Where the road leads…



May 20, 2016 marks the beginning of a new chapter –
This was the road out of town on that Friday afternoon.

I’m still not sure what my next adventure looks like, but sometimes, you just have to make the leap and hope to land on your feet… um, right?

As scary as it is, I know that it is time to move on.
“To see the change, you have to be the change.”
(Or… something like that)


Hang on!
After all, life is a Vagarious Voyage… 





bannerPhoto – Punta Cana, December 27, 2015


In a stroke of incredible luck, I got a two-day beach vacation!
The best part — being surrounded by people that were there to have fun.
Smiles! Positive Attitudes! Goofing off!

It was a not-so-subtle reminder that my mood has been sliding a slippery slope – down, down, down….
I think some of that has been absorbed from some of the people around me.
Some of that is my own head-game.
Some of it is expectations that I have for myself and a (possibly?) unreasonable lack of patience for “achieving” greater goals…

But, in a beautiful New Year cliché, I’m going to do my best to hold on to the sunshine… both internally – my own mood, and externally – expressing gratitude and openness.

It’s amazing what a smile and a “hello” can do!


Here’s to the beach! Here’s to the sun! Here’s to waking up and thinking, this day is the one!
Here’s to a rum drink and here’s to dancing on the roof! Here’s to believing in tomorrow, even without proof!
Here’s to a good morning! Here’s to a good week! Here is to the new year and reaching the next peak!



Blood Orange


My sweet, spoiled fur child hates being left out of adventures and he doesn’t like feeling trapped… so waiting in the car alone is basically torture. One look at his sad eyes and floppy ears… you’ll be tempted to take him with you into the store. But, I had some shopping to do in a store that he would likely be kicked out of right away, so I couldn’t take him in. Other than a serious pout-fest… it doesn’t actually do him any harm to sit in the car (on a cool day, with blankets on the back seat).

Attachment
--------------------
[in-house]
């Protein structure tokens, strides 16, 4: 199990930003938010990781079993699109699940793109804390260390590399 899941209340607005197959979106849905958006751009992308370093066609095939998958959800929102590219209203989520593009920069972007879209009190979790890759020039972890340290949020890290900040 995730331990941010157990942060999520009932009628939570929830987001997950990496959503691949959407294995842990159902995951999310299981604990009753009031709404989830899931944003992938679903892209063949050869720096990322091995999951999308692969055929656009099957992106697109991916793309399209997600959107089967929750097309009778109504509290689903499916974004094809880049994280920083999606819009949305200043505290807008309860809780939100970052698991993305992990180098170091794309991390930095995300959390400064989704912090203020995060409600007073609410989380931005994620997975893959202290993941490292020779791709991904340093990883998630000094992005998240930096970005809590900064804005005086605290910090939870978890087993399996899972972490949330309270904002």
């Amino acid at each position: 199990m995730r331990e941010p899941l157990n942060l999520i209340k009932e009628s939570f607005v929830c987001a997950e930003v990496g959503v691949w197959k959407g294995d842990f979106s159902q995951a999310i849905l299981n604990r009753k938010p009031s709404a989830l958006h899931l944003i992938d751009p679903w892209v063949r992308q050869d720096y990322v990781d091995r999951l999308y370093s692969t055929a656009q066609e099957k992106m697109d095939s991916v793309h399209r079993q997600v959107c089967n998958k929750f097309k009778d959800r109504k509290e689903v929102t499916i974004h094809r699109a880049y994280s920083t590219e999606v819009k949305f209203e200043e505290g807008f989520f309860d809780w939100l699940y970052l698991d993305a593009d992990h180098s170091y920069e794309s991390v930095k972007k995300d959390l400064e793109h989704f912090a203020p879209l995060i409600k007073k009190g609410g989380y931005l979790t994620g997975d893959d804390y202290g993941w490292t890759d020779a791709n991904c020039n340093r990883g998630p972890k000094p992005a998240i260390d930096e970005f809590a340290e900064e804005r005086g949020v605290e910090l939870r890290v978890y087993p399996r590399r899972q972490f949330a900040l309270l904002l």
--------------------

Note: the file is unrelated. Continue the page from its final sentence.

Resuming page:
When I finally got myself out of the store and back to the car, I could see the black and white fur of my dog streaked with an orange-red color, from his eye down to his chin. I couldn’t yet see below his neck, but there was enough blood streaked over his face to give me a minor heart attack. What kind of trouble had my puppy gotten himself into within the confines of my car?!


Trying not to panic, I opened the back to store my bags before going up front to survey the damage.


There, on the passenger seat, were two munched-on flower petals. I might have given the silly fur kid a good scolding… except I was too relieved to discover his face was not, after all, covered in blood. His face was decorated with flower pollen, from a lily that had apparently tasted awful, seeing as how it was now staining the upholstery on the seat.